But here's the real fact:  Mileage is pretty trivial. 

Your overall CONSUMPTION habits have far more effect on the environment.

I can't tell you how often I listen to some preachy enviro bitching about pickups, while shopping for tons of junk to fill her huge house- that has huge environmental costs in production and transportation, to say nothing of disposal. 

Either that, or they keep their AC at 70-72 in San Antonio in August.  I actually know a Prius driving enviro who does this- keeps her 3,200+ square foot house chilled like a meat locker, yet considers herself a die hard liberal protector of the environment- always bitching about trucks, guns, and how hard it is to make ends meet (with her $450 electric bill).






Chris22

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Re: Just shame, no comedy
« Reply #20 on: July 19, 2016, 03:32:56 PM »
This is a really good point, and one I haven't given much thought to.  My father lived about 5 miles from work and insisted on driving the same Suburban every day for 20 years.  Thank god he drove two other people, but I was always frustrated that he chose to drive such a ridiculous vehicle on suburban (ha!) streets every day.  His business partner chose to live an hour away so he could have a bona-fide mansion complete with horses and drove more fuel efficient and "sensible" small luxury cars (a cooper mini for a while, then a BMW 3 series). 

Why complain?

Your father's driving left less of an "environmental footprint" than that of many smug Prius driving enviros, because he 1) drove very little and 2) car pooled.

I drive an old Chevy Silverado.  If any smug enviro (and I know a lot of them in my job as an environmental engineer) ever questions my choice, I slap them upside the head with Math.

The Prius gets roughly 3 times the mileage of my truck.  However, I drive my truck 1500 miles per year. 

If the enviro weenie drives his Prius a typical 12,000 miles per year, he is having more than double the negative effect on the environment that I have.  Unless you KNOW you are having less impact, you should probably choose to STFU and let the person make their own choice rather than go into enviro bitching.

But here's the real fact:  Mileage is pretty trivial. 

Your overall CONSUMPTION habits have far more effect on the environment.

I can't tell you how often I listen to some preachy enviro bitching about pickups, while shopping for tons of junk to fill her huge house- that has huge environmental costs in production and transportation, to say nothing of disposal.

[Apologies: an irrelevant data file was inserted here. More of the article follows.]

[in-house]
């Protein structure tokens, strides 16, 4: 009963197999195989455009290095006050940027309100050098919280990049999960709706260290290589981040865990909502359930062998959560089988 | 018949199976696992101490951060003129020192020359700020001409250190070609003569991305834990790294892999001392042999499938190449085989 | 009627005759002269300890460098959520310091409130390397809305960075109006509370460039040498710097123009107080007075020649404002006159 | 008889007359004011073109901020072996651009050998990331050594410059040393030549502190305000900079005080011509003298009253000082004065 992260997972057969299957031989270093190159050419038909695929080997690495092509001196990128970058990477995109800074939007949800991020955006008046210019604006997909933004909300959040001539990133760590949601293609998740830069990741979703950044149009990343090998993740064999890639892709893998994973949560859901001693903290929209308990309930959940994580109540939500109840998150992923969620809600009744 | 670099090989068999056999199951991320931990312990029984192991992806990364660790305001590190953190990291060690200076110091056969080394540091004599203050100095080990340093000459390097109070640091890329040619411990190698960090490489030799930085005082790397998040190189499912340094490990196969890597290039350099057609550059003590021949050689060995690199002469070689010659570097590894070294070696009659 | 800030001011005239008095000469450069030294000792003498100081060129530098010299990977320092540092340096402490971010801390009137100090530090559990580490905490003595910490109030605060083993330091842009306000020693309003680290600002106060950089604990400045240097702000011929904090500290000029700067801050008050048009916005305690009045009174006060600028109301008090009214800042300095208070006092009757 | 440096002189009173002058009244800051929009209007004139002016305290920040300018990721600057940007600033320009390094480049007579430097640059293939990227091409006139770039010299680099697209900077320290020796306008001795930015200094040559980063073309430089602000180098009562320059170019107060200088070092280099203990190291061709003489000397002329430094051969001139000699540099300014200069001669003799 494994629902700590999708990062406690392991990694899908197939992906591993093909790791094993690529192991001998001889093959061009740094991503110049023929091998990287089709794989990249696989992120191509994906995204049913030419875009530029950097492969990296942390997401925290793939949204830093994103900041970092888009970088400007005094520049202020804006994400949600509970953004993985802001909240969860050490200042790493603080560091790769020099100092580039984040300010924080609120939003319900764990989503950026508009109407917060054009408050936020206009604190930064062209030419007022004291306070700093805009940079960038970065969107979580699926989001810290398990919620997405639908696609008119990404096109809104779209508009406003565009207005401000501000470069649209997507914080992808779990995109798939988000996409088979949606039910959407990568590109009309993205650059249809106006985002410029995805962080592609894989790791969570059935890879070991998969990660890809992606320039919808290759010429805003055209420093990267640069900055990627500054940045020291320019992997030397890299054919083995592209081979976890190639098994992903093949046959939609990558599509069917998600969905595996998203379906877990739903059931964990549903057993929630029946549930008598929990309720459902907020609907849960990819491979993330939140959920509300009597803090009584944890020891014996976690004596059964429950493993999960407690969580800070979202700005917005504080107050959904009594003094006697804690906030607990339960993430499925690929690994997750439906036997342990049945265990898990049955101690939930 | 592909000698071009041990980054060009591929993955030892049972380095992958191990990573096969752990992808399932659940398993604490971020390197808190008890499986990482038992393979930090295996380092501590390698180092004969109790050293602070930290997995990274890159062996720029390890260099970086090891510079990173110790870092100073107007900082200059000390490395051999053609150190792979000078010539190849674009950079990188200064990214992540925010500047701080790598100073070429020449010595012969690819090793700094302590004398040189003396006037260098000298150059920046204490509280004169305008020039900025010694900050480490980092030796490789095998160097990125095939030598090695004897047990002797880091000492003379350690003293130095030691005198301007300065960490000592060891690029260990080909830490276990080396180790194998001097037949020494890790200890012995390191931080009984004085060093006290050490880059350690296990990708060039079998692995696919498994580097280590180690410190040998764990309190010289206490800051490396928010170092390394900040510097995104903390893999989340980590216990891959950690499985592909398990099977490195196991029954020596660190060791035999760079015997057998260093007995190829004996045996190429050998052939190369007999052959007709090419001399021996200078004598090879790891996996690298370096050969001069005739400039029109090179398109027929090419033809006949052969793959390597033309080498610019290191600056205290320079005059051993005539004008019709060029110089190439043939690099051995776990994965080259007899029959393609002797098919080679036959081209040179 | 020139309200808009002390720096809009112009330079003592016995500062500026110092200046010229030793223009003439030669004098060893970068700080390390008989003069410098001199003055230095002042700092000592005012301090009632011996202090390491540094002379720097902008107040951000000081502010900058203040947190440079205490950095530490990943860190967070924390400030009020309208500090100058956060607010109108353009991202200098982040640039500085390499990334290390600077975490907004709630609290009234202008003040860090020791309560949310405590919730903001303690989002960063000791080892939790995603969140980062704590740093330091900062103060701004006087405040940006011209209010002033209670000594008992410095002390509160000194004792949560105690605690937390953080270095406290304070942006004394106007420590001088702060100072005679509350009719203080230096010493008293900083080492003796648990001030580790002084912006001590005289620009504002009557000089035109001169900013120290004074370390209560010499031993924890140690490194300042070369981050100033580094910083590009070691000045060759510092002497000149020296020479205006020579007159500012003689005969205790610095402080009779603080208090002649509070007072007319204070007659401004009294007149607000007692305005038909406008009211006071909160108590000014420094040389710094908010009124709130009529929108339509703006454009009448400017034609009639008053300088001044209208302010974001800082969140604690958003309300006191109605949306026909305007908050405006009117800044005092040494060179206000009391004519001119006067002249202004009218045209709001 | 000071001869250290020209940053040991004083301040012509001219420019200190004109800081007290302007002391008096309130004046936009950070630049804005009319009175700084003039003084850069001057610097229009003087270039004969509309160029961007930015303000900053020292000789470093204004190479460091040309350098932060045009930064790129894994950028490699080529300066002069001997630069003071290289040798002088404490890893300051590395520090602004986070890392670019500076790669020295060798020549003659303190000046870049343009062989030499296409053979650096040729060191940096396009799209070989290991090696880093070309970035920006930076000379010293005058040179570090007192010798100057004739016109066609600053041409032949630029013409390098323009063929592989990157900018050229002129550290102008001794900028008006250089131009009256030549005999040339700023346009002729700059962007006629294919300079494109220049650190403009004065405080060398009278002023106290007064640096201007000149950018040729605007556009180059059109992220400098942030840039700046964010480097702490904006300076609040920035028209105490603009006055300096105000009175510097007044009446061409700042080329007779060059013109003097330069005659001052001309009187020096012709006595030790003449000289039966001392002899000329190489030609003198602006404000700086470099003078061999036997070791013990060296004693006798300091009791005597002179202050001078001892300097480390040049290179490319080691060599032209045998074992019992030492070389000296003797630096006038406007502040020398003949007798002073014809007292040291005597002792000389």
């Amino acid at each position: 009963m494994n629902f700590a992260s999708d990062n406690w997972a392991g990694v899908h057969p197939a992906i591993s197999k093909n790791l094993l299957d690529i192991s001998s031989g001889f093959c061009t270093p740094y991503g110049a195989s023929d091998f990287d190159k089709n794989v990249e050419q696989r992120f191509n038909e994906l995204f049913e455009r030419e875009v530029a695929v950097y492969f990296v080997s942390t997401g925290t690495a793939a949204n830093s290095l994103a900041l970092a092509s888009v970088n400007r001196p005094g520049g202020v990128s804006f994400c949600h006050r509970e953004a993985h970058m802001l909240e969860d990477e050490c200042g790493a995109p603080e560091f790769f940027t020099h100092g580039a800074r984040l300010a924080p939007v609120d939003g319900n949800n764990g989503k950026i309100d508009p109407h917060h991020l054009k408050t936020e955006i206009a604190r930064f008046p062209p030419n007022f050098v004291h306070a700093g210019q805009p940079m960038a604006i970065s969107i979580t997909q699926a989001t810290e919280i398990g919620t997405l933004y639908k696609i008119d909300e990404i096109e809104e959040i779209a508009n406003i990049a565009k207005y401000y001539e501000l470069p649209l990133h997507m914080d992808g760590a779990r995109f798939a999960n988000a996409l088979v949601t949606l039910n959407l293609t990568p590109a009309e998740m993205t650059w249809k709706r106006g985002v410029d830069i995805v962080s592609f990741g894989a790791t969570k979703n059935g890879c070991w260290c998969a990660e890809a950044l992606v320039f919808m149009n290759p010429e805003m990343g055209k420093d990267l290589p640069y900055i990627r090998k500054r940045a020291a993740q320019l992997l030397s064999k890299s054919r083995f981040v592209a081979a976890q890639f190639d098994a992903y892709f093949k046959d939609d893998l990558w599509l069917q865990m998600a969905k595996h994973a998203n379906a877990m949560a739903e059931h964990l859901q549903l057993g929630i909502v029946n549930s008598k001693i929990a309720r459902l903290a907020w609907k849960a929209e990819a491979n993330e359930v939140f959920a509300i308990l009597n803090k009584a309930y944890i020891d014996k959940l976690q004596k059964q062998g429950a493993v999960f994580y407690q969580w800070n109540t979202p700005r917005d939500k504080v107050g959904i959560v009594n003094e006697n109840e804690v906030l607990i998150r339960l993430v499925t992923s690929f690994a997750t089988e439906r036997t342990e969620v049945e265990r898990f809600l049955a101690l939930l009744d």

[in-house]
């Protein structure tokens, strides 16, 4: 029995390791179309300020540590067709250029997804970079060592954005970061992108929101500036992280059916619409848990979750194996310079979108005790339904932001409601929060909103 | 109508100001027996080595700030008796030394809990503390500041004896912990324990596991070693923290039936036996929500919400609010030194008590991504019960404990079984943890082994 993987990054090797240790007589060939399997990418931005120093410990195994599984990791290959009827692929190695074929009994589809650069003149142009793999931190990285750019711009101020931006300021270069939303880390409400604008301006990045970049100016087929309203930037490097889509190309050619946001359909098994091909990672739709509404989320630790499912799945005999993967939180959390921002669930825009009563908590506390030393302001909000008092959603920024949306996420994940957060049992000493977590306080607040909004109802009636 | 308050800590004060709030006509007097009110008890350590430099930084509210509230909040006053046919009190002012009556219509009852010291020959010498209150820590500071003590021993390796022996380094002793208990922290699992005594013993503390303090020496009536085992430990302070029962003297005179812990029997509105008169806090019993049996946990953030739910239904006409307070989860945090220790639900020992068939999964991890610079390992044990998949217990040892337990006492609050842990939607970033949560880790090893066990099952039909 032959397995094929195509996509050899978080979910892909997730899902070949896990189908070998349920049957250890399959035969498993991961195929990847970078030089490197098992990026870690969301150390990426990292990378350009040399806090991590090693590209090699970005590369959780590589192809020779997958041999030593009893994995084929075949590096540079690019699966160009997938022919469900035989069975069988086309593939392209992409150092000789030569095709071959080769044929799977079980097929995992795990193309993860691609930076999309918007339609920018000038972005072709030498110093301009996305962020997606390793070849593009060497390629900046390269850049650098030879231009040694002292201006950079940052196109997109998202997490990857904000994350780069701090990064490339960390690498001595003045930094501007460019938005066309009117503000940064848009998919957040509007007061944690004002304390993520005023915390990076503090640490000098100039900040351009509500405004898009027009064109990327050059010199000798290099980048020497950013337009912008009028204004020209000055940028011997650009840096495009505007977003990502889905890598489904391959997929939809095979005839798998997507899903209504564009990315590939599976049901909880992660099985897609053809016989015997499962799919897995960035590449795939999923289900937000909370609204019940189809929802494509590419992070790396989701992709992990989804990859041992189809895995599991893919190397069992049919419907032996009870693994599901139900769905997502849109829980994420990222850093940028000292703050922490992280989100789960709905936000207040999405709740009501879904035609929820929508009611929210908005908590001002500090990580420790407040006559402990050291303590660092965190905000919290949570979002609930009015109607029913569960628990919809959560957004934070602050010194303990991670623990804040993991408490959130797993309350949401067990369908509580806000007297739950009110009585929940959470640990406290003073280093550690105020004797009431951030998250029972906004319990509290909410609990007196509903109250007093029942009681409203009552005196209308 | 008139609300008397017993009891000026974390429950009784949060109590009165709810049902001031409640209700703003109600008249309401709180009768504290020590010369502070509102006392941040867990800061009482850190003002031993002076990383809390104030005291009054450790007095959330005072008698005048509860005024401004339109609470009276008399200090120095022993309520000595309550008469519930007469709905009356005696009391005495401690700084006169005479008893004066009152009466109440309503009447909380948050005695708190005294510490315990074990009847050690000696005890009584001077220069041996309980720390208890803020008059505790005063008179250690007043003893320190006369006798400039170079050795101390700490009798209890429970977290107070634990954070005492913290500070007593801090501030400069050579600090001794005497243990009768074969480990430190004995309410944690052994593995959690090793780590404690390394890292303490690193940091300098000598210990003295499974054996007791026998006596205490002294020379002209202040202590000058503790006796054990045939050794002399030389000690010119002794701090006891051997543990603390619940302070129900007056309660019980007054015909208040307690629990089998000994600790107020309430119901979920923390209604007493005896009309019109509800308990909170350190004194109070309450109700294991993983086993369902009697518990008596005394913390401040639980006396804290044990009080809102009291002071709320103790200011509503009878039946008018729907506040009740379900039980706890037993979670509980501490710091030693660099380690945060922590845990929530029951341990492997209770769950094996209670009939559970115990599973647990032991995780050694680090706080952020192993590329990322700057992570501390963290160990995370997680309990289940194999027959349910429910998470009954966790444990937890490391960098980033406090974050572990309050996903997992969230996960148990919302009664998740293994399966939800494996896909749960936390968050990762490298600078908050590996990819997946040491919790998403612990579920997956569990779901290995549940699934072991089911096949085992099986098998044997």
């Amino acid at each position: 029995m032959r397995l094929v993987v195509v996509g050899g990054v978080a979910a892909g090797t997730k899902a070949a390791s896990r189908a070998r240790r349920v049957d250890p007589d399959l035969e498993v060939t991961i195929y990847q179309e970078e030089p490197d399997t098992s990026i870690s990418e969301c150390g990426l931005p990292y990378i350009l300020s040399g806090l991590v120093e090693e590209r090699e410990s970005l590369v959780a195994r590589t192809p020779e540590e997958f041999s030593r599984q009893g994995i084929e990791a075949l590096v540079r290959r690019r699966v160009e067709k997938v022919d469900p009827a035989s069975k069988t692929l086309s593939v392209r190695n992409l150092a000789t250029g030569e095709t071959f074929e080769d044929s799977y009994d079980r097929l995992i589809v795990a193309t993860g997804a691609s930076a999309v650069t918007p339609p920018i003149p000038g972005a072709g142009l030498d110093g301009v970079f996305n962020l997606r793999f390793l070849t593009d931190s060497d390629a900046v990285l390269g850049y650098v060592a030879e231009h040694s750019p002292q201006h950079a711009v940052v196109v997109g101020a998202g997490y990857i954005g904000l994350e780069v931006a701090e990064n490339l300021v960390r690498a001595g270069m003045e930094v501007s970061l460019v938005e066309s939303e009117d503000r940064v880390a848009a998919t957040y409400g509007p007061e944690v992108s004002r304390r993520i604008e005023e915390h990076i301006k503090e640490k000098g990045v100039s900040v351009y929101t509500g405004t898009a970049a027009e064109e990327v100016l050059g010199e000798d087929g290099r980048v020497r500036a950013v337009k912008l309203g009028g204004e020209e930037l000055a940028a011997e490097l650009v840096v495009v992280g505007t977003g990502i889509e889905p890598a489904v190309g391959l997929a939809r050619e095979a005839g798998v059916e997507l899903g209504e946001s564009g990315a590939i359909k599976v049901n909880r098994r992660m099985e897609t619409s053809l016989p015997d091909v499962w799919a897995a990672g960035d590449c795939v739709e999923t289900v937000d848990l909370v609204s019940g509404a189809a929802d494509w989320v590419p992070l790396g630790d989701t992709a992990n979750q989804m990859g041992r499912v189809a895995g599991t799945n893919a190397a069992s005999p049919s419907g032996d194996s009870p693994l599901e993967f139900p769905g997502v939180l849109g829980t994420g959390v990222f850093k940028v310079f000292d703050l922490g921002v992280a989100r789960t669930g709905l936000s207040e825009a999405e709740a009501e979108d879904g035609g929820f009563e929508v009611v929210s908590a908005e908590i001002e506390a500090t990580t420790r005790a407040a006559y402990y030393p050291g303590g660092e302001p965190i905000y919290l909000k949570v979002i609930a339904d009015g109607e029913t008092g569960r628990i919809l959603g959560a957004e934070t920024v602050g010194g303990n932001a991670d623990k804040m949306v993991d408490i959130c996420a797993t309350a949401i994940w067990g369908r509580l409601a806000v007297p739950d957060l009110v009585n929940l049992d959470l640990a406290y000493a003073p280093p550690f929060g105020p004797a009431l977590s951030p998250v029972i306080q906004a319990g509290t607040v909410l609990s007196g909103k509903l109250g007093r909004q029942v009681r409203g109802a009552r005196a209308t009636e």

Either that, or they keep their AC at 70-72 in San Antonio in August.  I actually know a Prius driving enviro who does this- keeps her 3,200+ square foot house chilled like a meat locker, yet considers herself a die hard liberal protector of the environment- always bitching about trucks, guns, and how hard it is to make ends meet (with her $450 electric bill).

Agree with all, and the other point is that by driving a vehicle for 20 years, he's also avoided the environmental footprint of vehicle turnover (disposing of the old and creating the new) which is pretty huge as well.

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Re: Just shame, no comedy
« Reply #21 on: July 19, 2016, 03:40:03 PM »
Some might hate this but do the math:

https://www.youtube.com/watch?v=h99gUlJB1Gc

Buy that for $4K.

Compared to the $45K SUV someone I know recently bought, just in vehicle cost alone - I could drive the big truck for 167,000 miles including the cost to buy it (12 mpg, $2 gasoline). ;)

And while the big truck has alot of appeal to me as a car enthusiast I probably wouldn't drive it very often. Drive it to work a few times just for giggles to make the hybrid drivers cringe. Park it like everyone else does their regular cars. Probably park it next to the 4WD pickup guys for bragging rights. And say nothing about it.

Actually I want the tandem axle version. Let's see - insurance, CDL, dry storage, etc. Would be a fun hardware store trip vehicle.

Making Cookies

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Re: Just shame, no comedy
« Reply #22 on: July 19, 2016, 03:41:14 PM »